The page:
Examples of Energy Champion initiatives are diverse -- one woman in a Washington state office designed and distributed “flower power” stickers to her co-workers to remind them to turn off their computer monitors. Another employee in a Pennsylvania facility re-configured the weekend schedules so that the few employees on duty would work out of one building instead of being sparsely distributed throughout the six buildings usually kept open. Others have created inter-office web sites to communicate the importance of energy conservation in a particular facility.

Conclusion

Each step that Verizon has taken to require and encourage more mindful energy use has proved worthwhile. With two different systemic approaches to change, one imposing standards and energy reductions goals from the top down and the other calling for grassroots leadership within the company, Team Energy’s approach represents a comprehensive model for internal change within a company.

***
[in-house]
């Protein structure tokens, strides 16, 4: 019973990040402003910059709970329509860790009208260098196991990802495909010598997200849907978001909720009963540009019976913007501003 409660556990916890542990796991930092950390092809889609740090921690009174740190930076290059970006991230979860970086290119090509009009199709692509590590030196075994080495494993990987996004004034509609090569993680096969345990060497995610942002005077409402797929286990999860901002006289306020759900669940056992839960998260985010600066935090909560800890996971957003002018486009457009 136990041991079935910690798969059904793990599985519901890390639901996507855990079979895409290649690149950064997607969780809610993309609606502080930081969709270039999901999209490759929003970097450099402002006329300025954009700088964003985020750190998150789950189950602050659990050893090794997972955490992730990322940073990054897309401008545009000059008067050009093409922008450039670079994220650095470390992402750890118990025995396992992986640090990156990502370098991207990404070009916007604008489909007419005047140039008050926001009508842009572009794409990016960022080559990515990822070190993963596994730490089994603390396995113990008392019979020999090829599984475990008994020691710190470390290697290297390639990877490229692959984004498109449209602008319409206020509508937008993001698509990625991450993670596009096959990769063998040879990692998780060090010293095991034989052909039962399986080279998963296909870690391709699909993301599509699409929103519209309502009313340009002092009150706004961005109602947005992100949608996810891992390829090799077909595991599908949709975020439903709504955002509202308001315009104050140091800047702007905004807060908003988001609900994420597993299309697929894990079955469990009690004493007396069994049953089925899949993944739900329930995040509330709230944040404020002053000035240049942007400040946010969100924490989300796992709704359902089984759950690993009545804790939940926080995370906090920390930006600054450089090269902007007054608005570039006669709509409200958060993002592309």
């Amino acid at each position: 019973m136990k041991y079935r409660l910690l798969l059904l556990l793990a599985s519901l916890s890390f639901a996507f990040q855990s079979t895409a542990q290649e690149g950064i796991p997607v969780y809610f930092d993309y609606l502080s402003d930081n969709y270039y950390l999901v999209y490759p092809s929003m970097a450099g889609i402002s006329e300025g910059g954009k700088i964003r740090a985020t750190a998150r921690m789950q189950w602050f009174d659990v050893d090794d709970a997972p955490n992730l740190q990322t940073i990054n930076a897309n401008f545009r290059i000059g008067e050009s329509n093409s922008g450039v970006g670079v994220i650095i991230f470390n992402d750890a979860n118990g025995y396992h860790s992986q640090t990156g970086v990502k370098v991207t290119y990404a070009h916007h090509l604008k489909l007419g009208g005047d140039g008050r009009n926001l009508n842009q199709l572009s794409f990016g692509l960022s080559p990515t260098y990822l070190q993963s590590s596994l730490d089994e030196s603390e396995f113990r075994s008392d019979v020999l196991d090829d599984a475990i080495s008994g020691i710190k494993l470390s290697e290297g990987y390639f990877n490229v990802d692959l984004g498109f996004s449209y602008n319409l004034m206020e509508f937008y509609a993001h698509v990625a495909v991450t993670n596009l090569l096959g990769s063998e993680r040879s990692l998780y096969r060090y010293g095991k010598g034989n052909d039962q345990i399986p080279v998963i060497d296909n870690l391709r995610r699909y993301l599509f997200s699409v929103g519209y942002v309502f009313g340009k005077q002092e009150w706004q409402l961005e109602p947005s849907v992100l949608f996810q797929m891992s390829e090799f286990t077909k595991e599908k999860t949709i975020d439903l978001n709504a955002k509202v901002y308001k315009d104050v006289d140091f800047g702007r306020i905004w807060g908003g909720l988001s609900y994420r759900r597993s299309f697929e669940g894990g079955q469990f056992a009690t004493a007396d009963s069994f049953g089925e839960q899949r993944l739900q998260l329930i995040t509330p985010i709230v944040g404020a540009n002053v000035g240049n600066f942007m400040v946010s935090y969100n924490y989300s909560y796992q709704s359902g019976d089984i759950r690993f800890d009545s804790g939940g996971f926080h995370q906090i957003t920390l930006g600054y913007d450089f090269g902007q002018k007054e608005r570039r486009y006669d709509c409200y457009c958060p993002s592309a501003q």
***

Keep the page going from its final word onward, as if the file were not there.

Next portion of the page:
Team Energy’s philosophy and action plan indicate success on social and educational levels, but the quantifiable results speak even louder. A group within the team responsible for managing the energy use data and associated impacts on the budget has developed sophisticated energy data management systems to track and measure overall use and savings. The data available since Team Energy’s inception estimates $60 million saved from the reduction in energy use and the prevention of 500,000 tons of carbon dioxide into the atmosphere. The results of Team Energy’s efforts so far, in Betty Anderson’s opinion, are phenomenal.

Team Energy has been very pleased with their achievements, and continues to look into new ways to spread and implement the message of energy conservation. Team Energy has begun to track and measure specific greenhouse gas emissions and hopes to do more in the future. “We’re focusing on energy and the future,” said Betty Anderson, “because we want to do it right, and we want to be the leader.” Verizon’s accomplishments so far and the depth of its commitments will likely guide other corporations in a similar direction of energy mindfulness.